Stars and Browns of Strawberry River

When the video-camera battery dies, you know good things are in store.

  • By: Maximilian Werner

Before today, I hadn’t been to the Strawberry River for months. For one thing, the river is about a two hour drive east of Salt Lake, in which case I’ve got to be on the road by 5:30 a.m. if I intend to be on the river at a respectable hour. But for all my effort (I can’t bring myself to describe it as“trouble”), during my last two visits, combined I think I caught maybe one or two fish. I wouldn’t dwell on this fact if I hadn’t gotten used to catching eight to ten nice trout per visit.

Something—many things, actually—had changed. Sometimes the changes are obvious—the water is dangerously high or deathly low—but more often then not the changes are hidden, and the best one can do is speculate. Regardless, I can’t stay away from the Berry for very long, especially when fall comes and the colors of living things turn and the trout turn their attention to fatting up for the days ahead. But I console myself by imagining that the river rests and renews in my absence.

Still, it was not without a certain hesitance that I drove out there today with my college buddy, Greg, who I had not seen for over a decade, and who produces online content for Salt Lake Magazine. Given his responsibility for text, audio, and video, Greg has a very sophisticated digital video recorder. I enjoy watching homemade fly fishing videos (which one can find by typing a particular destination in the YouTube search field). But I also have an interest in film-making, so I suggested to Greg that we drive out to the Strawberry and start collecting some footage.

The logistics were simple: He would film while I fished and narrated, that is, if I were inspired or—in Greg’s words—“had something interesting to say.” Greg had gone so far as to research the fly fishing video market and assess the competition. We seemed to be the proverbial match.

When I saw Greg pull up in the early morning dark, I walked outside and stood by his car while he gathered his things. The sweet, vaguely acrid smell of beer emanated from the car. A powerful mnemonic, the smell returned me to that morning in A River Runs Through It when Maclean’s soon-to-be brother-in-law shows up late for fishing and drunk from the previous night’s debauchery.

Apart from having put back a few beers, however, Greg was cheerful, animated, and—most importantly—serious about making a film. I loaded his camera bags into my truck and we set off. Unless I had recorded what Greg said on our drive, there is no way to adequately characterize him through speech. Put simply, he is as esoteric as they come. And listening to him (since he does about 90 percent of the talking) is like listening to a lunar montage (whatever that means). This is not to say the two-hour drive was not enjoyable. Over the course of it we learned about the other’s filmic aesthetic: We both agreed that the goal was to make accessible art, but art nonetheless.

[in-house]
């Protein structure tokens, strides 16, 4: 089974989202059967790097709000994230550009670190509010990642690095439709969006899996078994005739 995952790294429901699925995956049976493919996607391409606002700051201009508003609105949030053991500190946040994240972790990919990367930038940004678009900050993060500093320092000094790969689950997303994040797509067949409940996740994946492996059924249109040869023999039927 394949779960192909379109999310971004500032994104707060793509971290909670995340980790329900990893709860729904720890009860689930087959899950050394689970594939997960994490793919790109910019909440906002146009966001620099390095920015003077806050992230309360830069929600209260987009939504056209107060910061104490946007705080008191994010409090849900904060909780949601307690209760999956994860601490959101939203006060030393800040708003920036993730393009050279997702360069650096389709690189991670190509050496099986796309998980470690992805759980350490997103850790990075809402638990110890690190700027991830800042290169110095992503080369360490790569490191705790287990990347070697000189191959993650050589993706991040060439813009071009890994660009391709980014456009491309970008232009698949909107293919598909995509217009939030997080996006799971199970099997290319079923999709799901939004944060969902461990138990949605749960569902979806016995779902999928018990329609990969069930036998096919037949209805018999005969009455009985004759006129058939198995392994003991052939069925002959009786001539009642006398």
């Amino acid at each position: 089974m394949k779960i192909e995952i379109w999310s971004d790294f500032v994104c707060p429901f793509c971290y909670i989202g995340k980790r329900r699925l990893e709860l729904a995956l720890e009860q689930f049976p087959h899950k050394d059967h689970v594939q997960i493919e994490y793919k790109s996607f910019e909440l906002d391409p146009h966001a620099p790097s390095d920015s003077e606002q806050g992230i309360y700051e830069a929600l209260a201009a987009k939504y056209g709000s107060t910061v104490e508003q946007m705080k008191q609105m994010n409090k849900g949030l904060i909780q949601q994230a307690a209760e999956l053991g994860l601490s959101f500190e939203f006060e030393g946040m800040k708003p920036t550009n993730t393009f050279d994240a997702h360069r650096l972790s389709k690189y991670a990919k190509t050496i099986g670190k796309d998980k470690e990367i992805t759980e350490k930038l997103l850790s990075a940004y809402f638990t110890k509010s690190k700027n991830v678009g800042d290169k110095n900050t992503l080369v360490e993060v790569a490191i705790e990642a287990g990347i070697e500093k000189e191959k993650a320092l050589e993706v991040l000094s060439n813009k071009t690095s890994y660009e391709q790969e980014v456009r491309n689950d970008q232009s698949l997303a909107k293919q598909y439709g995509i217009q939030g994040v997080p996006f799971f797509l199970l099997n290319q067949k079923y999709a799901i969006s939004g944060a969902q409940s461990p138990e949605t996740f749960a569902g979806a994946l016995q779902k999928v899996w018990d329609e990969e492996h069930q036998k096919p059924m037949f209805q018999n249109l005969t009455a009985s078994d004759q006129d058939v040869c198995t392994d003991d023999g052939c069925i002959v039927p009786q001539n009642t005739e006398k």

As we drove down the washboard road toward the river, I was pleased and surprised when I didn’t see anybody, particularly on a Saturday. Lately one might suppose that fuel costs are to blame, but in the roughly 12 years I’ve been making the long haul out to the Strawberry, I have consistently found solitude.
Although the last time we fished the Berry my friend Jeff and I got shut out, we saw a juvenile mountain lion watching the river from atop a knoll. The young lion must have seen us the instant before we saw him because when I saw him he was just rising from his haunches and turning to flee. Before he could reach safety, he had to climb to the top of the mesa, so we got to watch him for about thirty seconds before he disappeared. Luckily, no one will ever ask me what was more meaningful: 30 seconds of watching that lion run, or two hours of a young man’s lunar lecture.

The day Greg and I were there to make our film, the Berry was running a tad under high, but I had no reason to believe that I was not moments away from sharing the sunlight (as opposed to just the spotlight) with some Strawberry browns.

Forty-five minutes and six sweet runs later, I still hadn’t seen a fish. Nothing unusual about that, really, but the video recorder’s battery was spent. Once I learned that Greg didn’t have a backup battery, I assumed he would now take some stills with his other technological wonder, a 10 MP Cannon camera.

“I’m heading back to the truck,” he said, wearing a fine necklace of sweat.

“Seriously?” I asked.

“Yeah. I’ll meet you back there” he said with that look that said I know you think I’m lame, but my tongue tastes like a burlap sack of dust, so I really don’t give a shit.

“Shoot yourself,” I said. A couple minutes later I was standing on a 50-foot run tying on some nymphs. I hadn’t fished nymphs for a long time and it felt good to roll that line 20 feet to the top of the run. After several uneventful drifts, I decided to fish the second half of the run, so I rolled my bugs and started down.

“Sweetholymudderfug,” I exclaimed, as my arm was pulled back into the previous moment. Five minutes later, I brought this lovely, 22-inch brown to hand. When I got back to the truck Greg was just waking up from a little nap. He pushed up his glasses. Then he asked me how it went and the voice inside his voice—the voice that always says what it means— suggested maybe things had not gone well.

Maximilian Werner is a writer who lives in Salt Lake City. His essay“Anglers’ Ball” took second place in the annual Traver Fly-Fishing Writing Award contest sponsored by Fly Rod& Reel.